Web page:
TYPE OF REVIEW : CHECK-IN REVIEW
Kim Soo Hyun, Cha Seung Won and Kim Sung Kyu deliver captivating performances in the Coupang Play original series One Ordinary Day (어느날). Adapted from the BBC drama Criminal Justice, the series follows a young college student accused of murder and the scruffy lawyer who decides to defend him. A gripping portrait of a young man struggling to prove his innocence, One Ordinary Day is an edgy and sadly realistic look at the harsh realities of the justice system with a character-driven narrative that keeps you guessing until the very last moment.
Kim Hyun Soo (Kim Soo Hyun) is just an ordinary college student. Deciding to secretly take his father’s taxi in order to go to a friend’s party one night, Hyun Soo reluctantly takes in a young woman as a passenger. But that soon leads to an evening of alcohol, drugs and sex. When Hyun Soo wakes up a few hours later, he finds the young woman lying in a pool of her own blood. Frightened and confused, Hyun Soo tries to run. But he eventually becomes the number one suspect with no memory of what happened post-sex.
While in the holding cell, he meets attorney Shin Joong Han (Cha Seung Won). A self-proclaimed “third rate lawyer,” Joong Han usually deals with small, run of the mill cases. But he feels compelled to help Hyun Soo and offers to defend him.
With the prosecution and the chief detective dead set on pinning the murder on him, Hyun Soo must remain in prison for the duration of the trial. And here he meets top dog Do Ji Tae (Kim Sung Kyu) who takes him under his wing.
Despite the effort Joong Han puts in to find a way to free Hyun Soo (all while having to deal with a persistent bout of atopic dermatitis), the situation looks hopeless. And it quickly takes a toll on Hyun Soo and his family.
In eight episodes, One Ordinary Day skillfully lays out the well-paced story in cinematic fashion. Almost like one long movie, the series is able to quickly establish the key players before delving deep into the characters. Most especially Hyun Soo and Joong Han, but also the people Hyun Soo meets in prison as well as the justice system almost as a collective entity and antagonist.
Though there is always a possibility that Hyun Soo is actually the murderer, the series instead focuses on the process he must weave through from arrest to eventual verdict. Between Hyun Soo’s physically brutal experiences in prison to the emotionally brutal moments in the courtroom, a central part of the series is seeing how heavy everything weighs on him.
Kim Soo Hyun delivers one of the most stunning performances of his career. The way the series lays out how everything seems to be stacked against Hyun Soo, it helps amplify the character’s almost hopeless situation. Kim Soo Hyun is able to masterfully depict the toll of this ordeal with a vulnerability that I don’t think he has gotten the opportunity to show since his breakthrough role in Dream High. It is thanks to his performance that you are able to hang on every last bit of hope that appears right until the very end.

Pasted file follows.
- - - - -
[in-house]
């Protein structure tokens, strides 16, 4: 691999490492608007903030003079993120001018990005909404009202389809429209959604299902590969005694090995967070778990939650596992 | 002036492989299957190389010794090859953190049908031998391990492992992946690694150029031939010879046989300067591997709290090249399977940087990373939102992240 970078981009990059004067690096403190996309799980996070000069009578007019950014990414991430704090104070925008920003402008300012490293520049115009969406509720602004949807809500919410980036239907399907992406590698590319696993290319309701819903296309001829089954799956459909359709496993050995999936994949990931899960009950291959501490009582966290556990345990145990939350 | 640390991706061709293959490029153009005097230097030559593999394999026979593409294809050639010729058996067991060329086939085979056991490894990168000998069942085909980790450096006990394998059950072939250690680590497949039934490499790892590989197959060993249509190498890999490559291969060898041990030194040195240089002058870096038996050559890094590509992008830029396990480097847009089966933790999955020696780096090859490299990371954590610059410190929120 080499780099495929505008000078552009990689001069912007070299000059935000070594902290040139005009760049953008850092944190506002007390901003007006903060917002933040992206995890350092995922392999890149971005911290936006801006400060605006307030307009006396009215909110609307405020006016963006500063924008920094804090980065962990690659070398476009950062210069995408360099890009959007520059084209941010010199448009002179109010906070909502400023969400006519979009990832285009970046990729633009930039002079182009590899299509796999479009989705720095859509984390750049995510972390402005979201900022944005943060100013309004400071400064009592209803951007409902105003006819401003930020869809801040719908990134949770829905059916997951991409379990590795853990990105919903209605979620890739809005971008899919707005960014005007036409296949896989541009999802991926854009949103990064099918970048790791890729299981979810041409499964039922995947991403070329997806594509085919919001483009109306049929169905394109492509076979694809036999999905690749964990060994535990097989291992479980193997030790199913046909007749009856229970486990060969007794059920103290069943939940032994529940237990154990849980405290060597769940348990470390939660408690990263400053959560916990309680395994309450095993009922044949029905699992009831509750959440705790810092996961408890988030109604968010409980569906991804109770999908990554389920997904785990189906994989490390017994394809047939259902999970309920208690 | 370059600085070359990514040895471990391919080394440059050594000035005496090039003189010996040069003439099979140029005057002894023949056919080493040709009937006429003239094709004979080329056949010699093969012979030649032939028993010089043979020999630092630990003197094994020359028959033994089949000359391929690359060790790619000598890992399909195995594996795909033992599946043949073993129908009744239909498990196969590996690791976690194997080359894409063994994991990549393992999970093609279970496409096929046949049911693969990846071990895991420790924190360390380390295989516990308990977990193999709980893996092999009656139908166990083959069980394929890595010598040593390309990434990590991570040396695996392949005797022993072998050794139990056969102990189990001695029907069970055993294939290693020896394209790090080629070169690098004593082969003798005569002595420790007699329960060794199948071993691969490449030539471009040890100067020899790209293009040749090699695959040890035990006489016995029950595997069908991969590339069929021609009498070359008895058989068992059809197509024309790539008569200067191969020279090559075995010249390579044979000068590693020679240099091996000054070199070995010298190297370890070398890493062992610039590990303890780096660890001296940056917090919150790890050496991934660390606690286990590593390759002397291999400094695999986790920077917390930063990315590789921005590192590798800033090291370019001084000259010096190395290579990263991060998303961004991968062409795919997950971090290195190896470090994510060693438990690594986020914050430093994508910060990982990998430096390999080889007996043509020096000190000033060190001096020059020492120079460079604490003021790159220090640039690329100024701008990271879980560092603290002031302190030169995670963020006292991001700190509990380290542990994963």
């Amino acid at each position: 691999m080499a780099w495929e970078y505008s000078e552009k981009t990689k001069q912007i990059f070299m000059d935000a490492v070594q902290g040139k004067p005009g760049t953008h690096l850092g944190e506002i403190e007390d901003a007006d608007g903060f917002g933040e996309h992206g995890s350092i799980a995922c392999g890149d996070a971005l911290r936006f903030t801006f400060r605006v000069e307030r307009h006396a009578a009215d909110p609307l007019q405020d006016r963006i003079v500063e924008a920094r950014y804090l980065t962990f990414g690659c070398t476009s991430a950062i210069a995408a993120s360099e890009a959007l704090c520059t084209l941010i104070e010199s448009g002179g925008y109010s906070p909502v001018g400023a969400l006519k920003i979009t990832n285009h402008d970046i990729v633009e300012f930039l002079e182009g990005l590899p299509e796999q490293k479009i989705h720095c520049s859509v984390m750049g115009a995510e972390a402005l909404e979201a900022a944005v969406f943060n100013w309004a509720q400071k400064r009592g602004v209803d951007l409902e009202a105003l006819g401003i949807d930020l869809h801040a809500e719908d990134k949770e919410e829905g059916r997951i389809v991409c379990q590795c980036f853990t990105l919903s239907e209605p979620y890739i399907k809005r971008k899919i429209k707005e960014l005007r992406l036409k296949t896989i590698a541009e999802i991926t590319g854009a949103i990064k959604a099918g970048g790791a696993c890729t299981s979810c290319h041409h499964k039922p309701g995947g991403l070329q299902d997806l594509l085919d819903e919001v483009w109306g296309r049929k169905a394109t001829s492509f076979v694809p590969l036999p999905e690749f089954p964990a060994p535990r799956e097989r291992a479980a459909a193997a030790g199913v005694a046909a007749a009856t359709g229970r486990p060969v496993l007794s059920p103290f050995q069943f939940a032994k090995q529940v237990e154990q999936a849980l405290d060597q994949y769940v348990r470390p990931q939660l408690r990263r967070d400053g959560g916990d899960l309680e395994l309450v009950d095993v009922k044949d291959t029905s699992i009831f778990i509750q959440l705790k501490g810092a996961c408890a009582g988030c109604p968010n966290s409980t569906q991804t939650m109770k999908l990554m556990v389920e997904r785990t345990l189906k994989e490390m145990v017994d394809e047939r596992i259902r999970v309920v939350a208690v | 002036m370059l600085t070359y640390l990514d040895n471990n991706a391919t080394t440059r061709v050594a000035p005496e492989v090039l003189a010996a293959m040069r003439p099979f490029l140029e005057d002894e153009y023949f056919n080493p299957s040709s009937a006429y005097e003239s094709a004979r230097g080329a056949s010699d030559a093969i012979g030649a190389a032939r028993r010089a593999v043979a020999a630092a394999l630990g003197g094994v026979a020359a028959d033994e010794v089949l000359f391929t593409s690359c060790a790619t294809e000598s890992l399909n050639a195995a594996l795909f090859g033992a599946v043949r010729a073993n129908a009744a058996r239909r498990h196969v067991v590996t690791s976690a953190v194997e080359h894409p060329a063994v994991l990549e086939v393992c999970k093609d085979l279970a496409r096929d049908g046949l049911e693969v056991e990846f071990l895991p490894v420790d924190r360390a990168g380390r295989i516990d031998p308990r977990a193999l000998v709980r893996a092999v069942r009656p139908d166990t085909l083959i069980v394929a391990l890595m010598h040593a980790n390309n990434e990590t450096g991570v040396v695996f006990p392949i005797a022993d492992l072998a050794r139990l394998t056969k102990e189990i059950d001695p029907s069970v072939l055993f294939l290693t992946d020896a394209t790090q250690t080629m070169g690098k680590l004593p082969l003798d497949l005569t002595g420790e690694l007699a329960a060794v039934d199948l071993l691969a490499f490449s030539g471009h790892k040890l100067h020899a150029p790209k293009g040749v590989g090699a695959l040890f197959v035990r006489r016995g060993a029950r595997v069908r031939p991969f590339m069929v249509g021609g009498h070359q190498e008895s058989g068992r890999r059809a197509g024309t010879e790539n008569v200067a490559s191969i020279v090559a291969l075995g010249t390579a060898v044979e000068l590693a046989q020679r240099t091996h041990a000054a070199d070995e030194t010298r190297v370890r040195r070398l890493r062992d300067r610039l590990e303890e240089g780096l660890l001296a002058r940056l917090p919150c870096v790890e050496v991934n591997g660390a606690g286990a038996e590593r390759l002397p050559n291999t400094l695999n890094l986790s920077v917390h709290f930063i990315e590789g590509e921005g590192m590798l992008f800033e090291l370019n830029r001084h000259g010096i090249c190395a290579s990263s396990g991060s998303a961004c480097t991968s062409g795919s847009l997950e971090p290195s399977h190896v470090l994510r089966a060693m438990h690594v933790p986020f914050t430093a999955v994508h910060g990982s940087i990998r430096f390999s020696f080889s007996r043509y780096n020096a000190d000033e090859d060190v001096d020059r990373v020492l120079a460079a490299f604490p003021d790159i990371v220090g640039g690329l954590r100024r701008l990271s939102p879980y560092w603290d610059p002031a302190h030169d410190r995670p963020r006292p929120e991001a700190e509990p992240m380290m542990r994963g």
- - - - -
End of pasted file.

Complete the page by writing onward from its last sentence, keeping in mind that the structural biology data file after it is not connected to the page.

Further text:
Cha Seung Won, meanwhile, makes Shin Joong Han the likeable though gruff attorney. Well-meaning and sincere, Joong Han is one of the few people on Hyun Soo’s side. But at the same time, we get to know him as his own person outside of the case. And that goes a long way toward being able to connect with him. Cha Seung Won is definitely an experienced actor. Though best known for his strong, charismatic and heroic roles, he has also shown his prowess in lighter roles as well. And he brings that balance to Joong Han in a way that endears him and makes you put your trust in him.
Kim Sung Kyu is also a standout as a Do Ji Tae. As the prison’s top dog, his mere presence brings other prisoners to a halt. But he immediately takes a liking to Hyun Soo and takes him under his wing. Not only to help protect him from the antagonism of their fellow inmates, but also to offer key pieces of wisdom in order to help Hyun Soo get through this physically and emotionally painful ordeal.
Through these characters and with the actors’ excellent performances, the series is able to deliver a stunning look at the justice system at work. The carefully nuanced portrayal of all the people involved keep the series from being merely some everyday crime procedural. Instead, it is a character portrait of the accused, his defense and the justice system as a whole. It is definitely not always pretty. But the idea of a give and take is probably the most striking and humbling aspect that is presented through the series.
Powered by its excellent cast, cinematic production and well-paced writing, One Ordinary Day is an emotionally thrilling character-driven look at the justice system and the people who are affected and entangled with it at any moment in time.